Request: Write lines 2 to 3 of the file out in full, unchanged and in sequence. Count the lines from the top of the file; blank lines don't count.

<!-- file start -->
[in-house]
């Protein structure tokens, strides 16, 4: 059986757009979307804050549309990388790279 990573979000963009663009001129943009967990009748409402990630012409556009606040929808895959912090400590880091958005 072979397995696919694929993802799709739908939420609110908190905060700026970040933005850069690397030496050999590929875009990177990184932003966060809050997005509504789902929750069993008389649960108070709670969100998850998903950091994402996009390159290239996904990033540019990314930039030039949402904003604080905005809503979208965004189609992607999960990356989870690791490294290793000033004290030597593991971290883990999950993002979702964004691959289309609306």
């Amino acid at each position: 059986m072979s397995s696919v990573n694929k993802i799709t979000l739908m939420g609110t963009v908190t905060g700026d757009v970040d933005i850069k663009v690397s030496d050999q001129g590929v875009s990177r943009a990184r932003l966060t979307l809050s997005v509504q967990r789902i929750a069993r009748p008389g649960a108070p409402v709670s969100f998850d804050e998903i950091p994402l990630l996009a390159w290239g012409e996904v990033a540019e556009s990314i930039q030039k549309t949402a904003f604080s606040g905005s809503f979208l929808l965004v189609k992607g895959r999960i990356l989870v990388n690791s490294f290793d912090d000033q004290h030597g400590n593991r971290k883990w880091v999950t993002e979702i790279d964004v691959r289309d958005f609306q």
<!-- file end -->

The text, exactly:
């Protein structure tokens, strides 16, 4: 059986757009979307804050549309990388790279 990573979000963009663009001129943009967990009748409402990630012409556009606040929808895959912090400590880091958005 072979397995696919694929993802799709739908939420609110908190905060700026970040933005850069690397030496050999590929875009990177990184932003966060809050997005509504789902929750069993008389649960108070709670969100998850998903950091994402996009390159290239996904990033540019990314930039030039949402904003604080905005809503979208965004189609992607999960990356989870690791490294290793000033004290030597593991971290883990999950993002979702964004691959289309609306």
């Amino acid at each position: 059986m072979s397995s696919v990573n694929k993802i799709t979000l739908m939420g609110t963009v908190t905060g700026d757009v970040d933005i850069k663009v690397s030496d050999q001129g590929v875009s990177r943009a990184r932003l966060t979307l809050s997005v509504q967990r789902i929750a069993r009748p008389g649960a108070p409402v709670s969100f998850d804050e998903i950091p994402l990630l996009a390159w290239g012409e996904v990033a540019e556009s990314i930039q030039k549309t949402a904003f604080s606040g905005s809503f979208l929808l965004v189609k992607g895959r999960i990356l989870v990388n690791s490294f290793d912090d000033q004290h030597g400590n593991r971290k883990w880091v999950t993002e979702i790279d964004v691959r289309d958005f609306q």